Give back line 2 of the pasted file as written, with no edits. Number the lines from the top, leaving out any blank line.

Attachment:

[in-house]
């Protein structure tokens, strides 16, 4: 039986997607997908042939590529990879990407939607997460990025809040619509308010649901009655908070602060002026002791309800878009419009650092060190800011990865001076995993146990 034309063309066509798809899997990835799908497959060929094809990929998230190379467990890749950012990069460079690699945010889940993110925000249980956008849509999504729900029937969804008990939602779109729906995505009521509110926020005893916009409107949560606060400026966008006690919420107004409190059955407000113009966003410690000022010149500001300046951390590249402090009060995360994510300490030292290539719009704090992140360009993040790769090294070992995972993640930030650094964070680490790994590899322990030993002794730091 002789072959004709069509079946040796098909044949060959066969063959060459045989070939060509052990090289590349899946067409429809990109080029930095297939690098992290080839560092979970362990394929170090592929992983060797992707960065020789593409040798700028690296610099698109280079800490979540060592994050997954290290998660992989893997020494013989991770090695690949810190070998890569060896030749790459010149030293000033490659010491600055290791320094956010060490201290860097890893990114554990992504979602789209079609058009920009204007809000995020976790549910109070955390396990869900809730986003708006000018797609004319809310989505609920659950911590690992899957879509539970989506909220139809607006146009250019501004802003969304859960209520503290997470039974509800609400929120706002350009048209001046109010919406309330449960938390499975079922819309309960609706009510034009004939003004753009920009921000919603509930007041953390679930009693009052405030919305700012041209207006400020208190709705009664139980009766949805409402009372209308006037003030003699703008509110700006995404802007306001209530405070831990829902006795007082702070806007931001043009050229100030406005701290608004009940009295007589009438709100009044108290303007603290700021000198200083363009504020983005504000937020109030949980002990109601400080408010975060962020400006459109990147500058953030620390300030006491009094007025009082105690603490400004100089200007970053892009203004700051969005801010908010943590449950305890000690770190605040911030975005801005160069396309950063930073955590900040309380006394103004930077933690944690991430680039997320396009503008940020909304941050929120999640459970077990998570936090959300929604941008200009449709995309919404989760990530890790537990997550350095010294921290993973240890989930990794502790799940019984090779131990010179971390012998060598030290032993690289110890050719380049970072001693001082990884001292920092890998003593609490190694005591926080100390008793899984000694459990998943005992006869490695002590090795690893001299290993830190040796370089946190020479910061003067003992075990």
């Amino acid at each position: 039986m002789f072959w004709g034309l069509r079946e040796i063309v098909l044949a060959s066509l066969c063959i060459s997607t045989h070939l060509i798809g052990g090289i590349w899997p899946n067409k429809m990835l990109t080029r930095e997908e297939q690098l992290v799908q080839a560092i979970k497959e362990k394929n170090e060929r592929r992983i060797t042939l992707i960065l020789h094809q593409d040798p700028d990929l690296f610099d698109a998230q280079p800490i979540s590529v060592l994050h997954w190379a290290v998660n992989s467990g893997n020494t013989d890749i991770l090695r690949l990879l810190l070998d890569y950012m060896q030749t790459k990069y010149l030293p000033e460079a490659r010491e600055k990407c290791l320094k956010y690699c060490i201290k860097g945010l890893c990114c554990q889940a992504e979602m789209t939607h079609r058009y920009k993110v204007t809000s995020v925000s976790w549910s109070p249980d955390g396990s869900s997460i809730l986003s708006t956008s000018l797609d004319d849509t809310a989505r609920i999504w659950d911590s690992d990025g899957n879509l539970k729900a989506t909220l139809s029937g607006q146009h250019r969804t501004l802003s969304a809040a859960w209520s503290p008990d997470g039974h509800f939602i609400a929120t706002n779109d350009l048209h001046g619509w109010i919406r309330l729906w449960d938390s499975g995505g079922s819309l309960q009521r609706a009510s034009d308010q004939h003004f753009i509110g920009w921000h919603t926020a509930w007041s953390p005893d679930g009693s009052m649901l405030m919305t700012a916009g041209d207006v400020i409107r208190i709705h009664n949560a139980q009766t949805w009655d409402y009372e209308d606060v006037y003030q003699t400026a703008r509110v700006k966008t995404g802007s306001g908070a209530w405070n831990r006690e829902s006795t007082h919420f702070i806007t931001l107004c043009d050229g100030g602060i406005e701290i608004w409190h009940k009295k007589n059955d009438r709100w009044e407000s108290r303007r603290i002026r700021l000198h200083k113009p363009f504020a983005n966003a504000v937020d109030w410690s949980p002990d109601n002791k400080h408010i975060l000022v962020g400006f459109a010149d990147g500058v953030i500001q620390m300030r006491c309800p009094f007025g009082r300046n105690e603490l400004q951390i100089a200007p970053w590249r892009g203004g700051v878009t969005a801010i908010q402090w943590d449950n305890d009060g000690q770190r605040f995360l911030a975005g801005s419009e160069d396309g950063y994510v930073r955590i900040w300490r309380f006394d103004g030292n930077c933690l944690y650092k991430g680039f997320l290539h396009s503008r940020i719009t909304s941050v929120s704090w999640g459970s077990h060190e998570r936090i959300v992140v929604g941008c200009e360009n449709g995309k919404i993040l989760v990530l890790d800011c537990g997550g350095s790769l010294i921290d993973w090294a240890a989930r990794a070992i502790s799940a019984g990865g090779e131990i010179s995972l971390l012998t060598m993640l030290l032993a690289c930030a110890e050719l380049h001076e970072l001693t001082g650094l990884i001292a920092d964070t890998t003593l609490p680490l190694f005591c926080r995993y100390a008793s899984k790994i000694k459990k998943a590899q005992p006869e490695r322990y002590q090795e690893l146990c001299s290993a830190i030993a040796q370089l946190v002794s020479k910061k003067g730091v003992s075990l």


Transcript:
């Protein structure tokens, strides 16, 4: 039986997607997908042939590529990879990407939607997460990025809040619509308010649901009655908070602060002026002791309800878009419009650092060190800011990865001076995993146990 034309063309066509798809899997990835799908497959060929094809990929998230190379467990890749950012990069460079690699945010889940993110925000249980956008849509999504729900029937969804008990939602779109729906995505009521509110926020005893916009409107949560606060400026966008006690919420107004409190059955407000113009966003410690000022010149500001300046951390590249402090009060995360994510300490030292290539719009704090992140360009993040790769090294070992995972993640930030650094964070680490790994590899322990030993002794730091 002789072959004709069509079946040796098909044949060959066969063959060459045989070939060509052990090289590349899946067409429809990109080029930095297939690098992290080839560092979970362990394929170090592929992983060797992707960065020789593409040798700028690296610099698109280079800490979540060592994050997954290290998660992989893997020494013989991770090695690949810190070998890569060896030749790459010149030293000033490659010491600055290791320094956010060490201290860097890893990114554990992504979602789209079609058009920009204007809000995020976790549910109070955390396990869900809730986003708006000018797609004319809310989505609920659950911590690992899957879509539970989506909220139809607006146009250019501004802003969304859960209520503290997470039974509800609400929120706002350009048209001046109010919406309330449960938390499975079922819309309960609706009510034009004939003004753009920009921000919603509930007041953390679930009693009052405030919305700012041209207006400020208190709705009664139980009766949805409402009372209308006037003030003699703008509110700006995404802007306001209530405070831990829902006795007082702070806007931001043009050229100030406005701290608004009940009295007589009438709100009044108290303007603290700021000198200083363009504020983005504000937020109030949980002990109601400080408010975060962020400006459109990147500058953030620390300030006491009094007025009082105690603490400004100089200007970053892009203004700051969005801010908010943590449950305890000690770190605040911030975005801005160069396309950063930073955590900040309380006394103004930077933690944690991430680039997320396009503008940020909304941050929120999640459970077990998570936090959300929604941008200009449709995309919404989760990530890790537990997550350095010294921290993973240890989930990794502790799940019984090779131990010179971390012998060598030290032993690289110890050719380049970072001693001082990884001292920092890998003593609490190694005591926080100390008793899984000694459990998943005992006869490695002590090795690893001299290993830190040796370089946190020479910061003067003992075990």